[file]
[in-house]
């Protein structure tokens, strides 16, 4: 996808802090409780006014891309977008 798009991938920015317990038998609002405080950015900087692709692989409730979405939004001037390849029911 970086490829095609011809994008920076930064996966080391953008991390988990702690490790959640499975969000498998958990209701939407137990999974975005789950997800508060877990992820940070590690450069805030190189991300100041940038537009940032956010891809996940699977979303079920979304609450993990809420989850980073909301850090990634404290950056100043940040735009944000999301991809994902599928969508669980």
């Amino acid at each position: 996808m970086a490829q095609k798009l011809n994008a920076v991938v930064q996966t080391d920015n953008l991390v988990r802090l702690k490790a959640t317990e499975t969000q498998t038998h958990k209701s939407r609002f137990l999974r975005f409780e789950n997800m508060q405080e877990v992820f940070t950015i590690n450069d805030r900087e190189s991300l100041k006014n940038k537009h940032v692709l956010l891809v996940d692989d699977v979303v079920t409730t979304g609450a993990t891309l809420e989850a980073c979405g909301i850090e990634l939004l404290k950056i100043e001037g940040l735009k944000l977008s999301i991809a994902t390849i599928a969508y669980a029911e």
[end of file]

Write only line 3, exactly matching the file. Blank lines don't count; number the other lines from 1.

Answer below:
């Amino acid at each position: 996808m970086a490829q095609k798009l011809n994008a920076v991938v930064q996966t080391d920015n953008l991390v988990r802090l702690k490790a959640t317990e499975t969000q498998t038998h958990k209701s939407r609002f137990l999974r975005f409780e789950n997800m508060q405080e877990v992820f940070t950015i590690n450069d805030r900087e190189s991300l100041k006014n940038k537009h940032v692709l956010l891809v996940d692989d699977v979303v079920t409730t979304g609450a993990t891309l809420e989850a980073c979405g909301i850090e990634l939004l404290k950056i100043e001037g940040l735009k944000l977008s999301i991809a994902t390849i599928a969508y669980a029911e």